Adequacy of resources to support assessment - The College will provide adequate resources to accomplish the tasks and meet the expectations of assessment. This will require financial support for faculty training, the implementation of projects that are institutional priorities (including improvements in areas identified through assessment), and the development of new assessment initiatives.
Multiple methodologies - The College is committed to the use of a broad cross-section of methodologies to assure that limitations of individual instruments do not distort the measurement of complex attributes or outcomes. Assessment measures should be selected to represent a range of assessment techniques - quantitative and qualitative; standardized and customized; direct and indirect - to assure a more comprehensive and rigorous assessment process.
Simplicity - Assessment practices need not be complex or costly; some very effective tools can be easily, quickly and inexpensively introduced. At the classroom level, for example, Classroom Assessment Techniques (CATs) could provide a simple and effective means for generating useful assessment information.
Beginning with what is already available - Assessment planning should begin with an inventory of current departmental or institutional practice. What assessment efforts are already in place at the departmental level? What data are available at the institutional level with no additional cost in dollars or staff time? What has already worked well? This approach is consistent with the previous principles of Gradualism and Simplicity. More individualized assessment data can then be collected incrementally.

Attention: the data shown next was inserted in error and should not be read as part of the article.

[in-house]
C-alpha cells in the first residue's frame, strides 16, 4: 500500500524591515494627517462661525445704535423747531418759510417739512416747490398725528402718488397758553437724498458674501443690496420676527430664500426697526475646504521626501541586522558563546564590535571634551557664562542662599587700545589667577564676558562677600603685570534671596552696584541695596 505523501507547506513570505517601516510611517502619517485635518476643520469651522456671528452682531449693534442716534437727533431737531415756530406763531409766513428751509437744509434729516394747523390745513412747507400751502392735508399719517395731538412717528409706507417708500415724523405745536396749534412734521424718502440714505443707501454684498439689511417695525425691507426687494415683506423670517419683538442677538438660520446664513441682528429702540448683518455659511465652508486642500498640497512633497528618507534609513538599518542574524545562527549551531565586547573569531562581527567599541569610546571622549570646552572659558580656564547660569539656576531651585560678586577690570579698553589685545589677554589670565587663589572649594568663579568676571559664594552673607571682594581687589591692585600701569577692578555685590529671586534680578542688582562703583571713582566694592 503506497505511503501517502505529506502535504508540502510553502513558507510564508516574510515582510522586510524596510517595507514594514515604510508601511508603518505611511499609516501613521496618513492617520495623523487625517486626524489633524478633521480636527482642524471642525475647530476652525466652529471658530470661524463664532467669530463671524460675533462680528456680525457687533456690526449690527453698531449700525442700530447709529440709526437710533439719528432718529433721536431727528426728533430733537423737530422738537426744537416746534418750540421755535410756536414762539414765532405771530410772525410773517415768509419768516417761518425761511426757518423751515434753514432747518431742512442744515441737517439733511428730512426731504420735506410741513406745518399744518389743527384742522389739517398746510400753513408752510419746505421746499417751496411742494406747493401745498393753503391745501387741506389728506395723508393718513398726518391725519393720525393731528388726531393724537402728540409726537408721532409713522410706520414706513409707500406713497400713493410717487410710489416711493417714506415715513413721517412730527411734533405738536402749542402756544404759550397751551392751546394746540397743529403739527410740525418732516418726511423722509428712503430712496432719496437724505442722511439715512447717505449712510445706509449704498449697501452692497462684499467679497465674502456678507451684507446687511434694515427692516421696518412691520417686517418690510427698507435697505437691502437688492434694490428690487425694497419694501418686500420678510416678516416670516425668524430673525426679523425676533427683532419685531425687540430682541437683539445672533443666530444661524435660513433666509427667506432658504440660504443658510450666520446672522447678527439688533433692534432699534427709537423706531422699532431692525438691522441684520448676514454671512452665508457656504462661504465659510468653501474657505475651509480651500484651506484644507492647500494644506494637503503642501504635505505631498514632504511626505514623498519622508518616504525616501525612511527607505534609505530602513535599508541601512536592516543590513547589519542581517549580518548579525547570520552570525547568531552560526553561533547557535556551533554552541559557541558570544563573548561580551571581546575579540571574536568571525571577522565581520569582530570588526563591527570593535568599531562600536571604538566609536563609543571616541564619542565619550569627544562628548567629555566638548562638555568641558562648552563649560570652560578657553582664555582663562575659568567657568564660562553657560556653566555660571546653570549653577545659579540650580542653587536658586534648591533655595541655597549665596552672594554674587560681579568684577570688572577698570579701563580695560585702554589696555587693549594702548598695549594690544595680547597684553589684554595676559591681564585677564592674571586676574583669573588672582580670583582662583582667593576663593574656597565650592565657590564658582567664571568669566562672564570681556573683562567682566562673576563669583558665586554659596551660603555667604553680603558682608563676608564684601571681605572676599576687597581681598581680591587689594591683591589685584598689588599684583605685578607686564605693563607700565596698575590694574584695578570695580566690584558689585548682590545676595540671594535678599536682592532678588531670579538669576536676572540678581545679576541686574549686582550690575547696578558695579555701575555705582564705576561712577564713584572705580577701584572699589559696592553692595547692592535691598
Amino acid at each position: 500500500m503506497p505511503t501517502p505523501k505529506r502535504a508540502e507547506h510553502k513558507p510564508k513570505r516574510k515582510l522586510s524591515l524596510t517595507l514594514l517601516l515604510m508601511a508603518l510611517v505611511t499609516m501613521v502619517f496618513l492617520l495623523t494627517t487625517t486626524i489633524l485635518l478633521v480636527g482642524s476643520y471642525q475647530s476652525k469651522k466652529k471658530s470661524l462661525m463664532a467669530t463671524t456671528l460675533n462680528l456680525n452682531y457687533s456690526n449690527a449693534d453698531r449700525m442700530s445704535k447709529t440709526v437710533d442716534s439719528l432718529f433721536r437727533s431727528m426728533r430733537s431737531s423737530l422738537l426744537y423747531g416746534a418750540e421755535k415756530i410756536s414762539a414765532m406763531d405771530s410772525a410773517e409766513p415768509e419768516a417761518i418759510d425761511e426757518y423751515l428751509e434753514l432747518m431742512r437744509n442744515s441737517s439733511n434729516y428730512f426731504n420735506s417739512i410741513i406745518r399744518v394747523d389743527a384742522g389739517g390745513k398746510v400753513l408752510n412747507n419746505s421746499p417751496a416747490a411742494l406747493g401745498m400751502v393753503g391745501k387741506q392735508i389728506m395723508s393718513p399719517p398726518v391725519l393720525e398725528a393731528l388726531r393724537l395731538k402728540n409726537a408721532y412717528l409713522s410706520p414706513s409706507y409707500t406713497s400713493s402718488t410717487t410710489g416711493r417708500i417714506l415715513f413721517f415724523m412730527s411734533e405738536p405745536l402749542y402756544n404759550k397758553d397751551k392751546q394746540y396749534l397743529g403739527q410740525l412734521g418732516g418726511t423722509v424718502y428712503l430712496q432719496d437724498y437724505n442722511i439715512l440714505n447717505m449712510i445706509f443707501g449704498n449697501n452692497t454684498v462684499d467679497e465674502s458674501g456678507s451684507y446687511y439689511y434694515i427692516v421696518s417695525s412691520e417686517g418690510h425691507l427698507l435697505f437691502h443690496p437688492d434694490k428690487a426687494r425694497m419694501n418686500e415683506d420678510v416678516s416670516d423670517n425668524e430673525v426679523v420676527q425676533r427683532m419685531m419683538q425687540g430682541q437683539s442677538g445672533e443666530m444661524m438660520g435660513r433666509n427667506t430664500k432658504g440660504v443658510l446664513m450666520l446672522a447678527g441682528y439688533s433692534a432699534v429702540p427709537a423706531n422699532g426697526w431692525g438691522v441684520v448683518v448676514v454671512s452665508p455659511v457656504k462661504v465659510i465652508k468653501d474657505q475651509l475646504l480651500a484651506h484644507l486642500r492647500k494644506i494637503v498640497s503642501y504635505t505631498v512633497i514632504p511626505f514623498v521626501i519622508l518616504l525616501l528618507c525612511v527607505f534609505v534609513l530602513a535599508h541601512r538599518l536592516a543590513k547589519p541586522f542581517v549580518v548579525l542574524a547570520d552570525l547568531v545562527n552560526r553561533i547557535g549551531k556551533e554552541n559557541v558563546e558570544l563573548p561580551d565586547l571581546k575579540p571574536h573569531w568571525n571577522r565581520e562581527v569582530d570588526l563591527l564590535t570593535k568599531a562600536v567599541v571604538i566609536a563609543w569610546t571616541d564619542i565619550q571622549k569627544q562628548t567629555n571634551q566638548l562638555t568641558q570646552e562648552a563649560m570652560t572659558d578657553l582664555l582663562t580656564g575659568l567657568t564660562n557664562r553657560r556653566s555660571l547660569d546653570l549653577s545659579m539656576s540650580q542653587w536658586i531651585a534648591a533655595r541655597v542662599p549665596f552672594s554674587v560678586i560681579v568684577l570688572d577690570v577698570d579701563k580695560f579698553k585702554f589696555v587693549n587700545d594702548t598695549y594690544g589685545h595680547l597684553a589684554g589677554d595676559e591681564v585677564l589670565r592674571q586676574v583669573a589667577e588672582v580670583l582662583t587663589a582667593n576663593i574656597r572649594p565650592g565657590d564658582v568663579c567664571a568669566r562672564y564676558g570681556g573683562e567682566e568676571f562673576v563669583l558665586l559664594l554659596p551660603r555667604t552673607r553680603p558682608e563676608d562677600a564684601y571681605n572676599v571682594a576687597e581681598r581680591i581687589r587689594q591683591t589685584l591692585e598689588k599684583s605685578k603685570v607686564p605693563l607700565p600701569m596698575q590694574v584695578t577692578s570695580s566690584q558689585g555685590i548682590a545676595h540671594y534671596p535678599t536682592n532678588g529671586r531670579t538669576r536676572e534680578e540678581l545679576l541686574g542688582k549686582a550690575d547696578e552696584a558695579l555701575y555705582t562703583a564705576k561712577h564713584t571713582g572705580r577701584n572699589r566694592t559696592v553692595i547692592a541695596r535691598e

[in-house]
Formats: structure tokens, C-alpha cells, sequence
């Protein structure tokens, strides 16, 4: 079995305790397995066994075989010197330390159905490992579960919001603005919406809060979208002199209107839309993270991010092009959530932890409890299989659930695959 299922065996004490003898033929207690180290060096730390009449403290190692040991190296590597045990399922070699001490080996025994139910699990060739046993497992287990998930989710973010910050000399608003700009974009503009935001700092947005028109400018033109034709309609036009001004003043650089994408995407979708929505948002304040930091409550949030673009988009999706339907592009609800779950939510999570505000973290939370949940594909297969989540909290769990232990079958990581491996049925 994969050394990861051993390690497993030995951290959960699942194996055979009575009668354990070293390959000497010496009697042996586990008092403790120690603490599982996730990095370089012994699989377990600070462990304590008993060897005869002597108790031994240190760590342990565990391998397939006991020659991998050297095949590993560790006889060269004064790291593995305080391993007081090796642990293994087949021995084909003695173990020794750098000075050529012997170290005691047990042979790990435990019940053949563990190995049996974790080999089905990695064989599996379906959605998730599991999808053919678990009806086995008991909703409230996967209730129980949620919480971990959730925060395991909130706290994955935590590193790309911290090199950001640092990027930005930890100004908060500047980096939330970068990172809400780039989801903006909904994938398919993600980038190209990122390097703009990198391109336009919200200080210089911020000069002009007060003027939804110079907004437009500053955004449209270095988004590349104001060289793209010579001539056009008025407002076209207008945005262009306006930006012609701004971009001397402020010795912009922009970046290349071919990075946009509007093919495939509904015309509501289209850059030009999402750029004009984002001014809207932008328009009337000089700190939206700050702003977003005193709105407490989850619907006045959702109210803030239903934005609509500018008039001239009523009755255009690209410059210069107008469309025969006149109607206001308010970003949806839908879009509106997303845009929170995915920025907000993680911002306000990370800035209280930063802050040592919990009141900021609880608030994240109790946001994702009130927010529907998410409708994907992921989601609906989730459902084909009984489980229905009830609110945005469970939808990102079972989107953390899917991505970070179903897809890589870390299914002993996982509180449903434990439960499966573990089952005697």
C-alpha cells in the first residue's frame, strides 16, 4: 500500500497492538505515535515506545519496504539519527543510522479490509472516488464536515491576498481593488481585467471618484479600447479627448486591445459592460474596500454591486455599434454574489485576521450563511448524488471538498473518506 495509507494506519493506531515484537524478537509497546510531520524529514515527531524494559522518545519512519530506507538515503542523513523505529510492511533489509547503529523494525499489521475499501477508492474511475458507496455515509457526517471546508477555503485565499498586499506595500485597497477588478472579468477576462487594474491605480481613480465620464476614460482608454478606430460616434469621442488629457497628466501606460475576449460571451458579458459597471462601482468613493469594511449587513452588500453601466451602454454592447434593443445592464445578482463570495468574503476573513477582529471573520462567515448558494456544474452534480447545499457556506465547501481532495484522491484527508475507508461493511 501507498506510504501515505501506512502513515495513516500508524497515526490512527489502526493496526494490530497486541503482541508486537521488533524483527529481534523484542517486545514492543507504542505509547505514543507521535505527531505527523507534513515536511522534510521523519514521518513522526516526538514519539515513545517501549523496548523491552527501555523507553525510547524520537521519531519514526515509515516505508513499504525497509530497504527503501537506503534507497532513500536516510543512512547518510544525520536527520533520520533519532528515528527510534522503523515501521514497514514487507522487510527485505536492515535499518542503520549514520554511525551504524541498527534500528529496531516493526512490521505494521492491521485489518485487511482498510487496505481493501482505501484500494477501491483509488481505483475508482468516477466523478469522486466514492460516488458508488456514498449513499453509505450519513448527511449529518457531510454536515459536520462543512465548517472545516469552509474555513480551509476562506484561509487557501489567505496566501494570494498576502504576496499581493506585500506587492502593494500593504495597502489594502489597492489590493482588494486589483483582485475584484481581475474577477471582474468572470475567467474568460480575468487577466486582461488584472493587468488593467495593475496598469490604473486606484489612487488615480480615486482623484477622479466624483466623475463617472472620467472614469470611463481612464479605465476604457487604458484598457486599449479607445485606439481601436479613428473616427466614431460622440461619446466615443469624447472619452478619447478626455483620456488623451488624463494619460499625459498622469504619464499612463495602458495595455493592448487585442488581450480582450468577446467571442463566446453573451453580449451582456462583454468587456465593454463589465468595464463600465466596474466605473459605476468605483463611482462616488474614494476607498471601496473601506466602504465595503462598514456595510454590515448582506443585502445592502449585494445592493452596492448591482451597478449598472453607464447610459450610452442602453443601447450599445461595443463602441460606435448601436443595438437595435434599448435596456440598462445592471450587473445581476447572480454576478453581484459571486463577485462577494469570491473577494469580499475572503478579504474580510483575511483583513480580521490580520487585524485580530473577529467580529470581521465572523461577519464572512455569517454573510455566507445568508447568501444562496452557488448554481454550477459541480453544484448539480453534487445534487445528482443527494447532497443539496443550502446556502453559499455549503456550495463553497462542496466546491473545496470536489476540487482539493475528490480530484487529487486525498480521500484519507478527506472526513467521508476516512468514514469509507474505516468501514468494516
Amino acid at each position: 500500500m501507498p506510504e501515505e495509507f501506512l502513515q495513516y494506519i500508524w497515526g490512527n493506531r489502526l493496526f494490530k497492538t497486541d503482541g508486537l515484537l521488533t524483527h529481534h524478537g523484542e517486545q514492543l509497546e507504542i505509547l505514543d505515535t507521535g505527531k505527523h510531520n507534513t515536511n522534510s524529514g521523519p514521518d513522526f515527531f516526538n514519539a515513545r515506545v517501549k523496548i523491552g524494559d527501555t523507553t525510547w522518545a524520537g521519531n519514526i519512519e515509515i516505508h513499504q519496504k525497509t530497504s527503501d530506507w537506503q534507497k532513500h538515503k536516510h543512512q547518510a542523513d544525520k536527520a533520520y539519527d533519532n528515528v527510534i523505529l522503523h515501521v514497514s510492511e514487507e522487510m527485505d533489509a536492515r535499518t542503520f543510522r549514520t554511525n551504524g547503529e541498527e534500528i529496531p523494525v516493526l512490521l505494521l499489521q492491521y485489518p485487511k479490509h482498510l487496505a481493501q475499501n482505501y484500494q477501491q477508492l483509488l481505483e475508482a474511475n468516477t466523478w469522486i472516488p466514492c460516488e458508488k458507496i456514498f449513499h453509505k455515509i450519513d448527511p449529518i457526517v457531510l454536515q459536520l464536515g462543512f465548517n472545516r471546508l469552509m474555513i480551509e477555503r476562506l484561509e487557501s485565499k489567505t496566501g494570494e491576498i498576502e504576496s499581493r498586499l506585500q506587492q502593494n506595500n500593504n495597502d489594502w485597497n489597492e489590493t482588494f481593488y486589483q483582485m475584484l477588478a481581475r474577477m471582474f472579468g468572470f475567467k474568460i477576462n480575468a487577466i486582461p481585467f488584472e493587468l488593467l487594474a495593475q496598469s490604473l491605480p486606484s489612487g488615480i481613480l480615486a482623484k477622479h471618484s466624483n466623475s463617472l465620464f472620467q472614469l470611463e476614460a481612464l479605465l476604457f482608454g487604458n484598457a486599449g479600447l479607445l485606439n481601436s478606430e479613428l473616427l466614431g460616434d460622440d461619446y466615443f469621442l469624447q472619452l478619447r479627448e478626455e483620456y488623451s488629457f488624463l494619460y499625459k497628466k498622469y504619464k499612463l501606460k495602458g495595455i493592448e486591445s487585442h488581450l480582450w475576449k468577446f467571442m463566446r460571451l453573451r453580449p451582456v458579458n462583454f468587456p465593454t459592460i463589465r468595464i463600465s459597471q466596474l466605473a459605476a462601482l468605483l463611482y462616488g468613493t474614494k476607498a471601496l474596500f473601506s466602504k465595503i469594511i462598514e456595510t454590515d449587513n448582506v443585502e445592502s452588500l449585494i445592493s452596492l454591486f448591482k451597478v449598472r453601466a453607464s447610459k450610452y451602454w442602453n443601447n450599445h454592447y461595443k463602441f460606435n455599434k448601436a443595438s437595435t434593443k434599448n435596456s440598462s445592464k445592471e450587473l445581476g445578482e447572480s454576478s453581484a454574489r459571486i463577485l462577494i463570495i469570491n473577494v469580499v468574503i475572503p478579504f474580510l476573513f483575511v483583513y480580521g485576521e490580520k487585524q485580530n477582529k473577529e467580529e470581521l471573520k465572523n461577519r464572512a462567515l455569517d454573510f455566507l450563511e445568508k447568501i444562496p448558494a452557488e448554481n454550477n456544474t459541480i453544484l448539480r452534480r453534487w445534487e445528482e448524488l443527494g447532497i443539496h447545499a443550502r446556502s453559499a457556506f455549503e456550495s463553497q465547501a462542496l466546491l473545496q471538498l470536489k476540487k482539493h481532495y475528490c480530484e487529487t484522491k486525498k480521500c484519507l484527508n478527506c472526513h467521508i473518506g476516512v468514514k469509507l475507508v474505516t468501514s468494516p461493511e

Clarity and stability of goals - To access whether an institution or an academic department has achieved its goals, those goals must be clearly expressed and understood. To consistently monitor progress over time, those goals must also be reasonably stable. Broad institutional goals are periodically reviewed and updated as a result of the College's planning process. College and departmental goals will be reflective of institutional goals and should also remain stable during the period under assessment.
Communications - As articulated in the Middle States assessment publication, well-developed systems of communication are essential for an assessment program to function effectively. It is particularly important that academic departments and programs communicate learning goals and objectives clearly and consistently in all departmental literature, and that faculty articulate course goals, objectives and assessment strategies in individual course syllabi. When students understand what their instructors consider important, and how their learning will be assessed, they are able to focus their efforts more effectively on learning.
Communication and collaboration between academic departments are also necessary for the assessment of interdisciplinary programs and service courses. Finally, the College community should encourage communication of the assessment experiences of individuals and departments, both to reward their innovation and to foster collective learning.